What Happened: Josh Guess on Harris Chain

"This was a backwards tournament for me," said a bewildered Josh Guess.

Josh Guess on Harris Chain

"This was a backwards tournament for me," said a bewildered Josh Guess. "Everything I thought I knew was going to happen didn't. My fish disappeared — at least the big ones — on the first day. Little keepers were the best I could do except for late on Friday afternoon when I boated a 4- and a 7-pounder."

 He blamed the weather — or more accurately his misreading of it — for his performance. Heavy cloud cover and a strong wind moved in overnight and had a dramatic effect on the fishing.

 "I think the clouds insulated the water during the night. That kept the temperature higher than I expected. In turn, that pushed fish to the beds quicker than I expected. Most of the guys with heavy sacks reported bass moving onto their beds during the day while they were fishing. I didn't see that coming."

 Not seeing what was coming was the kiss of death for guys like Guess who were fishing grasslines and shell beds.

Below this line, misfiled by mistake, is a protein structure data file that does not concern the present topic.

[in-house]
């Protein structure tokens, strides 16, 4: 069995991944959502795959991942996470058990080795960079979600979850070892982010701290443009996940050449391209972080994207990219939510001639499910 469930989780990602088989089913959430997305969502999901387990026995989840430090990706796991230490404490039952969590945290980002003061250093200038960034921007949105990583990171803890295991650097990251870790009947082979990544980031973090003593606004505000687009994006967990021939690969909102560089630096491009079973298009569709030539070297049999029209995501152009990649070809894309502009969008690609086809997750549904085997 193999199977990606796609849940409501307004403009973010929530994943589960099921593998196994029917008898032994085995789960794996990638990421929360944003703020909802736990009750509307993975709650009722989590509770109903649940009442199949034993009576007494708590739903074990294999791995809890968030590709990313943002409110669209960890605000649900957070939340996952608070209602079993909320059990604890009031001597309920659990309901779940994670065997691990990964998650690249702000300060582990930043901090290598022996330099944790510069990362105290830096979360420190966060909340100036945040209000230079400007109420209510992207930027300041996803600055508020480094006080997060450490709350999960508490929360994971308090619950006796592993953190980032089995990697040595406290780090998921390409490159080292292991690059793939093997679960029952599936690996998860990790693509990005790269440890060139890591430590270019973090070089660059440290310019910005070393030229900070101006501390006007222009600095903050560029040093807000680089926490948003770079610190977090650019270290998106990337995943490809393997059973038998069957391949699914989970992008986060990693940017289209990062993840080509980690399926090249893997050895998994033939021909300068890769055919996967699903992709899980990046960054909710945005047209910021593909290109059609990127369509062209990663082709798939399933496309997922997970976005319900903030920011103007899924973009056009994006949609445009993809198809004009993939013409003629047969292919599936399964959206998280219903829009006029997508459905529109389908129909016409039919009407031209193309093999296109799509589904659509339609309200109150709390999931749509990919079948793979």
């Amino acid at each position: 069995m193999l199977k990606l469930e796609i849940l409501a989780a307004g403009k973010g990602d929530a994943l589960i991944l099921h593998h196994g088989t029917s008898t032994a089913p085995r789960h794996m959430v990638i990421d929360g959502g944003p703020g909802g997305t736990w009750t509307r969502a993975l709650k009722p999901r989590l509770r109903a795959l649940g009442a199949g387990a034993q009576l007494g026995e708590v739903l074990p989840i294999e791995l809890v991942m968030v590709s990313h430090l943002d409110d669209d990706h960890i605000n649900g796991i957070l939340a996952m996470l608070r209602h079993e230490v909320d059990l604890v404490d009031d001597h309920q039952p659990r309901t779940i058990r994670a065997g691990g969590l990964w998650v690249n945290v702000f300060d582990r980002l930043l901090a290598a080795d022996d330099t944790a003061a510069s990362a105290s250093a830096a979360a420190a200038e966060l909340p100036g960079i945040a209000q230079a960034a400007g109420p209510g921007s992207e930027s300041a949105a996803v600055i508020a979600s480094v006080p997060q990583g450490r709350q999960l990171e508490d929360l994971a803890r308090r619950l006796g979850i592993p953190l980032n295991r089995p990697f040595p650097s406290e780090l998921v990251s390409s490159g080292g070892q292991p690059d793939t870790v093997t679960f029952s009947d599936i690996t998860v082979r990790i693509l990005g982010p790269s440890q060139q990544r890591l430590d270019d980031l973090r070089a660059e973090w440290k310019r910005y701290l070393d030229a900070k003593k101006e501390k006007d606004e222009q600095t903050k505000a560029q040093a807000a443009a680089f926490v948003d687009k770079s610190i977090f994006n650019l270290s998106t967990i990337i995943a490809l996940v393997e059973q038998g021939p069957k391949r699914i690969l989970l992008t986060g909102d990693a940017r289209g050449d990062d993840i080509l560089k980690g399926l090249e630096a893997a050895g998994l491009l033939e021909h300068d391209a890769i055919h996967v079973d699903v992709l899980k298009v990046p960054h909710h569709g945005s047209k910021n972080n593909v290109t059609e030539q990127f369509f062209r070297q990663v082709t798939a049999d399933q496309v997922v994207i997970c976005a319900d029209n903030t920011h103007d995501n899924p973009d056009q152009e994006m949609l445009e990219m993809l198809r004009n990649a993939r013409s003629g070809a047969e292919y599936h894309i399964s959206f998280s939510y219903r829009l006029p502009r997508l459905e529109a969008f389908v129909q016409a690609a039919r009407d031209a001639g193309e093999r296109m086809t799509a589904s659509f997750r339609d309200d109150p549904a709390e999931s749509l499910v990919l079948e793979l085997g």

"We just couldn't get the weights we needed. I can't say I lost fish or that I made a lot of mental errors. I just targeted the wrong areas, didn't see what was happening and as a consequence wasn't able to regroup when my big fish disappeared.

 "I did everything that I could to find them but never did figure out where they went. Some of them may have moved up on the beds. But some of the ones I caught in practice were postspawn bass. They didn't move onto a bed, that's for sure. Like I said, I have no idea."

 Regardless of his confusion, however, Guess climbed 56 places from Thursday to Friday and nearly qualified to fish on Saturday. The final angler to survive Friday's weigh-in, Luke Estel of Murphysboro, Ill., weighed in 22 pounds, 9 ounces. Guess had 19 pounds, 5 ounces. That's 2 pounds, 4 ounces off the mark. One or two more fish — he weighed four each day — would have had him staying over another night.

 Guess' weight predictions badly missed the mark. He predicted a 30-pound cut weight for Friday and a 45-50 pound sack to win. Thirty pounds is a long way from 22 pounds, 9 ounces. (A cut weight of 30 pounds would have had 10 anglers fishing on Saturday.) And 50 pounds is an even longer way from the winning weight of 68 pounds, 6 ounces. (His 50 pound prediction would have been good for sixth place.)

 His big bass forecast was better. He said she'd weigh around 9 pounds. In fact she weighed 10 pounds, 5 ounces.

 And he was close with his anglers-to-watch analysis. One of the Lane brothers (Bobby) finished third, and Peter T survived Friday's cut to fish on Saturday.

 Taking everything into consideration, Josh Guess did a reasonable, if not spectacular, job with his predictions. He earned a Gentleman's C.

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